NetFlow and Netstream are tools for monitoring, collecting traffic statistics, and they have the same tasks, but their implementations are different. Recently, we considered a case when, after integrating several Huawei hardware into an existing Cisco network, Netstream was configured on Huawei similarly to the NetFlow configuration on Cisco, but the traffic from Huawei was considered a hundred times less than the amount that Cisco sent to it:
—-Cisco router —>100 packets —> router Huawei AR6280 —>1 packet—-
We monitored this phenomenon on the spot in the network, where there was a direct channel between Cisco and Huawei via 100Mbps optics, that is, the incoming traffic of the first router was the outgoing traffic of the other. The network engineer noticed: “The packets were looked at by Wireshark from both sides – everything is standard, the CFLOW protocol, version 5, the fields are identical, the data size was transmitted by the number of octets, with the only difference being that packets with the same number of PDUs came from Cisco – 30 pieces , and with Huawei, the packet could have 18.12, in general, a different number of PDUs. No aggregation modes were enabled on Huawei, Huawei sent the same information as Cisco in octets, but at the same time with the same load for every 5 -7 packets (meaning NetFlow packets) from Cisco (with 30 pdu each) 1-2 packets come from Huawei with different and fewer pdu”.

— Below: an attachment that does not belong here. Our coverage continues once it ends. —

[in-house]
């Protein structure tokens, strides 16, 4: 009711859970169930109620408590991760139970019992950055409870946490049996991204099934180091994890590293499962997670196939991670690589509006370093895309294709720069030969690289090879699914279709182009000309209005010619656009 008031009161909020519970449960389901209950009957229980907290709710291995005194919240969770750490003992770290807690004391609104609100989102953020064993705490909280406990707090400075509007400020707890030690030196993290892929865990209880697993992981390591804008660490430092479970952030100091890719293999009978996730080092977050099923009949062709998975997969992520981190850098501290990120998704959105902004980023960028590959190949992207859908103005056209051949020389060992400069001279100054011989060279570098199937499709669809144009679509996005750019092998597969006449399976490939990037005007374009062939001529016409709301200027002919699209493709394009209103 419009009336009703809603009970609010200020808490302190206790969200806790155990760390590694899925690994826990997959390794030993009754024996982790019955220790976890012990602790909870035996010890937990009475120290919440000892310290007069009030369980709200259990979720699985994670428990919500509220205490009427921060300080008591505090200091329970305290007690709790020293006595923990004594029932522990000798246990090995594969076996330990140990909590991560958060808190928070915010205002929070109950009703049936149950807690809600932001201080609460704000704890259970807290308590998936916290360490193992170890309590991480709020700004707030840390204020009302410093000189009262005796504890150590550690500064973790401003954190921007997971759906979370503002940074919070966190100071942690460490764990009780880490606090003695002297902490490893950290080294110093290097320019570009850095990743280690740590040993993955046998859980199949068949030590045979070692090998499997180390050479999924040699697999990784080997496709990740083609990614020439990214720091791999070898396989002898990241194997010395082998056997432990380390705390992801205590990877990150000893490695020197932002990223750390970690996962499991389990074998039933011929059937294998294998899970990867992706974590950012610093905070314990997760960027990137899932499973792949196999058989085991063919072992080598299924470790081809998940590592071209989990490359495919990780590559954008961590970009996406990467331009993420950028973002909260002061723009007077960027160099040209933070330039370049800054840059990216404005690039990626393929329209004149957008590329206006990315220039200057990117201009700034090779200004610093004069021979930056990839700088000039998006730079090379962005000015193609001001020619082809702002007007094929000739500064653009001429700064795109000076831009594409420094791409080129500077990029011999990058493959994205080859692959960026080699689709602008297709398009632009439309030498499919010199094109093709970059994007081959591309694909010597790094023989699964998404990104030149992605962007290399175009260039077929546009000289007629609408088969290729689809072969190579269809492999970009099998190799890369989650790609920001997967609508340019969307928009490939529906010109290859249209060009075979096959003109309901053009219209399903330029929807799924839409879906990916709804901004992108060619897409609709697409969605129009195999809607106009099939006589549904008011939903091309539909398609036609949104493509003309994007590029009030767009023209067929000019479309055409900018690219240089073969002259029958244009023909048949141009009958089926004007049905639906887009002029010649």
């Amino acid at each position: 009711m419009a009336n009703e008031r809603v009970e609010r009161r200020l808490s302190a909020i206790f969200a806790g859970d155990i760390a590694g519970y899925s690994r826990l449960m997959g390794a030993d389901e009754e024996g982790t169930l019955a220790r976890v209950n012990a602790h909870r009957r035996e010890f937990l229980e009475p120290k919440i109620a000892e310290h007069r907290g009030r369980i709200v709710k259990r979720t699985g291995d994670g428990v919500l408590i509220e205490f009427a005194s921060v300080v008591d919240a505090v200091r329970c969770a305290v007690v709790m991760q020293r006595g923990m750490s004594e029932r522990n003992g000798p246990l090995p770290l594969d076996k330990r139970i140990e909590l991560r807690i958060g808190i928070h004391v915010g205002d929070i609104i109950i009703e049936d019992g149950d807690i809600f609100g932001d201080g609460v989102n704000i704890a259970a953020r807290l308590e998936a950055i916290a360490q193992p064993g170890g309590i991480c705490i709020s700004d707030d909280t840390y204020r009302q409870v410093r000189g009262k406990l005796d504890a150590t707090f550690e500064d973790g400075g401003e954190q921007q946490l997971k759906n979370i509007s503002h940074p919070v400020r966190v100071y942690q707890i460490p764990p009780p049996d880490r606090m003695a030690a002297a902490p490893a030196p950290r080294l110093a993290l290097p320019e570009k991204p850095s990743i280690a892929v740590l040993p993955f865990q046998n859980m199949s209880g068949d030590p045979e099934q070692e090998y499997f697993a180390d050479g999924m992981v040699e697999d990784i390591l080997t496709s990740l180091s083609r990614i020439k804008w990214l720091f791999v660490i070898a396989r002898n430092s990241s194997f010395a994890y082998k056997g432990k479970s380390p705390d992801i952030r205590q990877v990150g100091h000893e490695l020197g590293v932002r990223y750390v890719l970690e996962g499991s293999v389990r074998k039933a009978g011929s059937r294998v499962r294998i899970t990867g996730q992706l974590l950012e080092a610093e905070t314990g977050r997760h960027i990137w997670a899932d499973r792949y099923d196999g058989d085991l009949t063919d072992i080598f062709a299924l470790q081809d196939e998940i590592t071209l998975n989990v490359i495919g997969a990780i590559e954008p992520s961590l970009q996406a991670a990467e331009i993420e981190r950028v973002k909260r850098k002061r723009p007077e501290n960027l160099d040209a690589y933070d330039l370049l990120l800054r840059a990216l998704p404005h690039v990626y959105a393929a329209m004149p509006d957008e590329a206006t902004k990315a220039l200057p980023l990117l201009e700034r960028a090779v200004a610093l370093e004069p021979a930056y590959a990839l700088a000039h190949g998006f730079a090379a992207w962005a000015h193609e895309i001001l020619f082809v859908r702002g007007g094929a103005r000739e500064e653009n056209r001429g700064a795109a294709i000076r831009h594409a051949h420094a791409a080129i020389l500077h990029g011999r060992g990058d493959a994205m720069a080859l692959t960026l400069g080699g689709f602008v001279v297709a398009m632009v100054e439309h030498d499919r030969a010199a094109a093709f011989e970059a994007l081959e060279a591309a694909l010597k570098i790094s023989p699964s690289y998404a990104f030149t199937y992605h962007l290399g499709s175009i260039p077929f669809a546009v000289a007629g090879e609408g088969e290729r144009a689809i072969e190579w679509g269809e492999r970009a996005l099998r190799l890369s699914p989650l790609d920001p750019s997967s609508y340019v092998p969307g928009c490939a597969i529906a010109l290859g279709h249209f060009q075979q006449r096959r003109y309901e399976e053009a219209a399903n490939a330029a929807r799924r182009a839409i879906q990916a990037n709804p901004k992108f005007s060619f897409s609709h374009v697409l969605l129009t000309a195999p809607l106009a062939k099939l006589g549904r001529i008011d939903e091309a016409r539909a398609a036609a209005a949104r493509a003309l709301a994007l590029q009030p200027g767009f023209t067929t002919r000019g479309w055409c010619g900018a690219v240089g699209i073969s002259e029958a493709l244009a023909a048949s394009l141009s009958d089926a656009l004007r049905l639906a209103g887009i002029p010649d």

First, a version was put forward to configure through the policer. But it is known that the policer is used to reduce the number of packets in a stream, or to measure only certain traffic, while it was necessary to monitor how much traffic was generated in the original amount (exporting of ipv4 original flow statistics) with default timers.
Further, to check that Huawei did not drop traffic, an experiment was conducted when a 10GB ISO file was sent from one of the PCs to the server via the mentioned Cisco-Huawei channel. The file arrived intact. This prompted the idea that it was in the settings for collecting statistics.
The Huawei product documentation mentions that by default, only every 100th packet is collected on Huawei AR routers.
“By default, the packet-based regular sampling is used. The default packet sampling ratio is 100.”
At the same time, on other products it can be every 1000th package.
To change this – in the interface view on the AR6280 we specify 1 instead of the default 100:
undo ip netstream inbound
ip netstream sampler fix-packets 1 inbound
ip netstream inbound
Presumably, this behavior may be related to the technical features of chips and processors, and the risks of their excessive utilization in scenarios that vendors usually do not talk about openly, or do not themselves know, therefore, they insure themselves by setting such threshold values initially.
More details in the investigation from Astar – netflow analyzer data from Cisco and Huawei differ by 2 orders of magnitude